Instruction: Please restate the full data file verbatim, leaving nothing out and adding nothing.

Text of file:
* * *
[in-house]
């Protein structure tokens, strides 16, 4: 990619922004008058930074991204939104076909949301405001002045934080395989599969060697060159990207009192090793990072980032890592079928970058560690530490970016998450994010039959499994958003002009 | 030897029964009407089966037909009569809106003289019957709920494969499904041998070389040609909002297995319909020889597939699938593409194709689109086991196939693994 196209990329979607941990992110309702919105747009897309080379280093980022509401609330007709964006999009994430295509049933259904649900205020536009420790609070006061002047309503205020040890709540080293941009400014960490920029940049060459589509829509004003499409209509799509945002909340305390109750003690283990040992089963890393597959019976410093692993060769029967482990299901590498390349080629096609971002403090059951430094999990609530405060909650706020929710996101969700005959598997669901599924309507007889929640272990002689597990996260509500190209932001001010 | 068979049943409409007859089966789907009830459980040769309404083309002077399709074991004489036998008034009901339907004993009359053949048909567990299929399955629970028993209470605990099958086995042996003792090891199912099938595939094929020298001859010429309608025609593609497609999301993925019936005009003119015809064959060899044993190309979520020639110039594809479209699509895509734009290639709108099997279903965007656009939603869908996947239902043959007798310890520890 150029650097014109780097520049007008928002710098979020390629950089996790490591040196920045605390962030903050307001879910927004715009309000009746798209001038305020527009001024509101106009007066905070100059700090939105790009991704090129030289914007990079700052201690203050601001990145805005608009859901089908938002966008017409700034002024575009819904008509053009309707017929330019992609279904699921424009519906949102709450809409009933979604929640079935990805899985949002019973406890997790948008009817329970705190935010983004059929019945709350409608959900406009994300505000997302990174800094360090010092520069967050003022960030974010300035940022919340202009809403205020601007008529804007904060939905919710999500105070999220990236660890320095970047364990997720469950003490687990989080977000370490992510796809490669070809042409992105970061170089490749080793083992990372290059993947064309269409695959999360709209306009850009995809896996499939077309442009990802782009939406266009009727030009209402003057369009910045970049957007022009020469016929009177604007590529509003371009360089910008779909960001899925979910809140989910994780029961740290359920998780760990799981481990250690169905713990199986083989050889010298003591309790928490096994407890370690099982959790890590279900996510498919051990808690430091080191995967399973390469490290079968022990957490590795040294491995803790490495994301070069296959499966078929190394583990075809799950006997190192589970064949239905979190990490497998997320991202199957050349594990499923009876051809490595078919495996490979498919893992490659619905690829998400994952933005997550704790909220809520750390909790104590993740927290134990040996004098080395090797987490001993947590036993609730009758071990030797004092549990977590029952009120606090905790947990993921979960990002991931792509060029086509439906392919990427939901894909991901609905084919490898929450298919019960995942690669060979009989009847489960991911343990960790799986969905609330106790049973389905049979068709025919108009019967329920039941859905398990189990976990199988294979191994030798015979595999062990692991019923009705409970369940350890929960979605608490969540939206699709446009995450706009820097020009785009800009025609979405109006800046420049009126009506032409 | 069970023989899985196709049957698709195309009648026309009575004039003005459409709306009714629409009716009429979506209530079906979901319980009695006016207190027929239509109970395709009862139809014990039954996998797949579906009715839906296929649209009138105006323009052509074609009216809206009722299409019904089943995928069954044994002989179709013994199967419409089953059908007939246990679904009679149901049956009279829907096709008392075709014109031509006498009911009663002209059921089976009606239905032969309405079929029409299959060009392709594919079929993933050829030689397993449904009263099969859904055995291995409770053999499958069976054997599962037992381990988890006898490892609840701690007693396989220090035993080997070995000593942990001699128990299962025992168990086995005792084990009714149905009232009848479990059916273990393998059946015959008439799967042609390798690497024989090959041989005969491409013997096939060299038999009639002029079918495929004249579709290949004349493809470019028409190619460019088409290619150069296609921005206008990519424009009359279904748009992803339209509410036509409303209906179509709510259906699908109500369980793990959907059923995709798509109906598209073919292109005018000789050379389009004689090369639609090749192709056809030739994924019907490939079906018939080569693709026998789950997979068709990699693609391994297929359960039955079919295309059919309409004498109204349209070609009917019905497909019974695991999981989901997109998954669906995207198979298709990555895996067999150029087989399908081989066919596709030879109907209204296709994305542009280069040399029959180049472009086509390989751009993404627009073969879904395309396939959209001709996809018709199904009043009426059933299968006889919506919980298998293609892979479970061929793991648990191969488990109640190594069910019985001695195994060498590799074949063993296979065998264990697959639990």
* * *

[in-house]
């Protein structure tokens, strides 16, 4: 990619922004008058930074991204939104076909949301405001002045934080395989599969060697060159990207009192090793990072980032890592079928970058560690530490970016998450994010039959499994958003002009 | 030897029964009407089966037909009569809106003289019957709920494969499904041998070389040609909002297995319909020889597939699938593409194709689109086991196939693994 196209990329979607941990992110309702919105747009897309080379280093980022509401609330007709964006999009994430295509049933259904649900205020536009420790609070006061002047309503205020040890709540080293941009400014960490920029940049060459589509829509004003499409209509799509945002909340305390109750003690283990040992089963890393597959019976410093692993060769029967482990299901590498390349080629096609971002403090059951430094999990609530405060909650706020929710996101969700005959598997669901599924309507007889929640272990002689597990996260509500190209932001001010 | 068979049943409409007859089966789907009830459980040769309404083309002077399709074991004489036998008034009901339907004993009359053949048909567990299929399955629970028993209470605990099958086995042996003792090891199912099938595939094929020298001859010429309608025609593609497609999301993925019936005009003119015809064959060899044993190309979520020639110039594809479209699509895509734009290639709108099997279903965007656009939603869908996947239902043959007798310890520890 150029650097014109780097520049007008928002710098979020390629950089996790490591040196920045605390962030903050307001879910927004715009309000009746798209001038305020527009001024509101106009007066905070100059700090939105790009991704090129030289914007990079700052201690203050601001990145805005608009859901089908938002966008017409700034002024575009819904008509053009309707017929330019992609279904699921424009519906949102709450809409009933979604929640079935990805899985949002019973406890997790948008009817329970705190935010983004059929019945709350409608959900406009994300505000997302990174800094360090010092520069967050003022960030974010300035940022919340202009809403205020601007008529804007904060939905919710999500105070999220990236660890320095970047364990997720469950003490687990989080977000370490992510796809490669070809042409992105970061170089490749080793083992990372290059993947064309269409695959999360709209306009850009995809896996499939077309442009990802782009939406266009009727030009209402003057369009910045970049957007022009020469016929009177604007590529509003371009360089910008779909960001899925979910809140989910994780029961740290359920998780760990799981481990250690169905713990199986083989050889010298003591309790928490096994407890370690099982959790890590279900996510498919051990808690430091080191995967399973390469490290079968022990957490590795040294491995803790490495994301070069296959499966078929190394583990075809799950006997190192589970064949239905979190990490497998997320991202199957050349594990499923009876051809490595078919495996490979498919893992490659619905690829998400994952933005997550704790909220809520750390909790104590993740927290134990040996004098080395090797987490001993947590036993609730009758071990030797004092549990977590029952009120606090905790947990993921979960990002991931792509060029086509439906392919990427939901894909991901609905084919490898929450298919019960995942690669060979009989009847489960991911343990960790799986969905609330106790049973389905049979068709025919108009019967329920039941859905398990189990976990199988294979191994030798015979595999062990692991019923009705409970369940350890929960979605608490969540939206699709446009995450706009820097020009785009800009025609979405109006800046420049009126009506032409 | 069970023989899985196709049957698709195309009648026309009575004039003005459409709306009714629409009716009429979506209530079906979901319980009695006016207190027929239509109970395709009862139809014990039954996998797949579906009715839906296929649209009138105006323009052509074609009216809206009722299409019904089943995928069954044994002989179709013994199967419409089953059908007939246990679904009679149901049956009279829907096709008392075709014109031509006498009911009663002209059921089976009606239905032969309405079929029409299959060009392709594919079929993933050829030689397993449904009263099969859904055995291995409770053999499958069976054997599962037992381990988890006898490892609840701690007693396989220090035993080997070995000593942990001699128990299962025992168990086995005792084990009714149905009232009848479990059916273990393998059946015959008439799967042609390798690497024989090959041989005969491409013997096939060299038999009639002029079918495929004249579709290949004349493809470019028409190619460019088409290619150069296609921005206008990519424009009359279904748009992803339209509410036509409303209906179509709510259906699908109500369980793990959907059923995709798509109906598209073919292109005018000789050379389009004689090369639609090749192709056809030739994924019907490939079906018939080569693709026998789950997979068709990699693609391994297929359960039955079919295309059919309409004498109204349209070609009917019905497909019974695991999981989901997109998954669906995207198979298709990555895996067999150029087989399908081989066919596709030879109907209204296709994305542009280069040399029959180049472009086509390989751009993404627009073969879904395309396939959209001709996809018709199904009043009426059933299968006889919506919980298998293609892979479970061929793991648990191969488990109640190594069910019985001695195994060498590799074949063993296979065998264990697959639990």